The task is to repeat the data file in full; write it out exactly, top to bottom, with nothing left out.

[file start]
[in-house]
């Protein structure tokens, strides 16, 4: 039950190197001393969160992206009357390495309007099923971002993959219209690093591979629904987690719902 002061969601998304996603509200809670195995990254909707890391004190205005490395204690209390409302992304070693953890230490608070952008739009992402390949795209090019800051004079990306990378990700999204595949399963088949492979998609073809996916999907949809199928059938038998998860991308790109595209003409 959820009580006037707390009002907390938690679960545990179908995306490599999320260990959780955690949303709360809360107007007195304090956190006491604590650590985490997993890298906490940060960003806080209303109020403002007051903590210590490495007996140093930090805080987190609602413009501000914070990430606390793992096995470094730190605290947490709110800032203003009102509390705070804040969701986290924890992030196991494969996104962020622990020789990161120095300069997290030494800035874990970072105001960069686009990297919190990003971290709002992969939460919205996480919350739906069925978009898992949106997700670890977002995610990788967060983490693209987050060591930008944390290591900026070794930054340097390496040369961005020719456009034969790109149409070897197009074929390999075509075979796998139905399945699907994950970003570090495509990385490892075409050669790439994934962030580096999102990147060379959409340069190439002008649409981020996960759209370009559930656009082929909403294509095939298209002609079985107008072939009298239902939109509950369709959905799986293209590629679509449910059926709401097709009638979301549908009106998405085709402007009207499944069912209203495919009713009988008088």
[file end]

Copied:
[in-house]
């Protein structure tokens, strides 16, 4: 039950190197001393969160992206009357390495309007099923971002993959219209690093591979629904987690719902 002061969601998304996603509200809670195995990254909707890391004190205005490395204690209390409302992304070693953890230490608070952008739009992402390949795209090019800051004079990306990378990700999204595949399963088949492979998609073809996916999907949809199928059938038998998860991308790109595209003409 959820009580006037707390009002907390938690679960545990179908995306490599999320260990959780955690949303709360809360107007007195304090956190006491604590650590985490997993890298906490940060960003806080209303109020403002007051903590210590490495007996140093930090805080987190609602413009501000914070990430606390793992096995470094730190605290947490709110800032203003009102509390705070804040969701986290924890992030196991494969996104962020622990020789990161120095300069997290030494800035874990970072105001960069686009990297919190990003971290709002992969939460919205996480919350739906069925978009898992949106997700670890977002995610990788967060983490693209987050060591930008944390290591900026070794930054340097390496040369961005020719456009034969790109149409070897197009074929390999075509075979796998139905399945699907994950970003570090495509990385490892075409050669790439994934962030580096999102990147060379959409340069190439002008649409981020996960759209370009559930656009082929909403294509095939298209002609079985107008072939009298239902939109509950369709959905799986293209590629679509449910059926709401097709009638979301549908009106998405085709402007009207499944069912209203495919009713009988008088």